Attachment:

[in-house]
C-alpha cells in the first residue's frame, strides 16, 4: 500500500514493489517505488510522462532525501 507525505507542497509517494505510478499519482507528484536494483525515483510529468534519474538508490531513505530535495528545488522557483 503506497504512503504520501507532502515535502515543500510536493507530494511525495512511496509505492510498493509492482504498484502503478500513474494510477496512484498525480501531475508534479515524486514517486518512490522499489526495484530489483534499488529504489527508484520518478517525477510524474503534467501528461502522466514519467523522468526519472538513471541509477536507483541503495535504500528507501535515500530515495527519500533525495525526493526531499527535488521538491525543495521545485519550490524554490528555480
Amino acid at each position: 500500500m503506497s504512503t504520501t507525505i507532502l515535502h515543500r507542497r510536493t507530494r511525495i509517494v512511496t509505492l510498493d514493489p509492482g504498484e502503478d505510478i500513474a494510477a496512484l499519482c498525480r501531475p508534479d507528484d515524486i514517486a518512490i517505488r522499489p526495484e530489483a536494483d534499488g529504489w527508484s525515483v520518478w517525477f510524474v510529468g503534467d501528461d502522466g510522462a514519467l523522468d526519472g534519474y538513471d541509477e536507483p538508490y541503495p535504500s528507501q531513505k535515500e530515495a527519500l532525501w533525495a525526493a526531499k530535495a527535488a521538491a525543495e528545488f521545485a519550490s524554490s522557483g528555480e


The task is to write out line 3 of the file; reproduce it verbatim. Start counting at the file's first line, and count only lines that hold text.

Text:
Amino acid at each position: 500500500m503506497s504512503t504520501t507525505i507532502l515535502h515543500r507542497r510536493t507530494r511525495i509517494v512511496t509505492l510498493d514493489p509492482g504498484e502503478d505510478i500513474a494510477a496512484l499519482c498525480r501531475p508534479d507528484d515524486i514517486a518512490i517505488r522499489p526495484e530489483a536494483d534499488g529504489w527508484s525515483v520518478w517525477f510524474v510529468g503534467d501528461d502522466g510522462a514519467l523522468d526519472g534519474y538513471d541509477e536507483p538508490y541503495p535504500s528507501q531513505k535515500e530515495a527519500l532525501w533525495a525526493a526531499k530535495a527535488a521538491a525543495e528545488f521545485a519550490s524554490s522557483g528555480e